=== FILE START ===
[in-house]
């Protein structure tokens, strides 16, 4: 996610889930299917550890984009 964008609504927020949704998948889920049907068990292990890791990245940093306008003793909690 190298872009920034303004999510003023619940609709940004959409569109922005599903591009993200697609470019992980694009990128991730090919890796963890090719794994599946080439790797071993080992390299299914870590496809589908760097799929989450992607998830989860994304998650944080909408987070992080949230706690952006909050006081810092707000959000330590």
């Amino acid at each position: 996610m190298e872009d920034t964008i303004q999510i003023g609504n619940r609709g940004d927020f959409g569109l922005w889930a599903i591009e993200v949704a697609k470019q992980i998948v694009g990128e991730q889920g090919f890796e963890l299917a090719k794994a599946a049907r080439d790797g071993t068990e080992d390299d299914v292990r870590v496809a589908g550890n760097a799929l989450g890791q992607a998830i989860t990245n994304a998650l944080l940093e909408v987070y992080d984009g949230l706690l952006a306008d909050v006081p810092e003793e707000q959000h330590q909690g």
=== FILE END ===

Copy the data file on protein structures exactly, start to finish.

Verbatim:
[in-house]
């Protein structure tokens, strides 16, 4: 996610889930299917550890984009 964008609504927020949704998948889920049907068990292990890791990245940093306008003793909690 190298872009920034303004999510003023619940609709940004959409569109922005599903591009993200697609470019992980694009990128991730090919890796963890090719794994599946080439790797071993080992390299299914870590496809589908760097799929989450992607998830989860994304998650944080909408987070992080949230706690952006909050006081810092707000959000330590």
């Amino acid at each position: 996610m190298e872009d920034t964008i303004q999510i003023g609504n619940r609709g940004d927020f959409g569109l922005w889930a599903i591009e993200v949704a697609k470019q992980i998948v694009g990128e991730q889920g090919f890796e963890l299917a090719k794994a599946a049907r080439d790797g071993t068990e080992d390299d299914v292990r870590v496809a589908g550890n760097a799929l989450g890791q992607a998830i989860t990245n994304a998650l944080l940093e909408v987070y992080d984009g949230l706690l952006a306008d909050v006081p810092e003793e707000q959000h330590q909690g």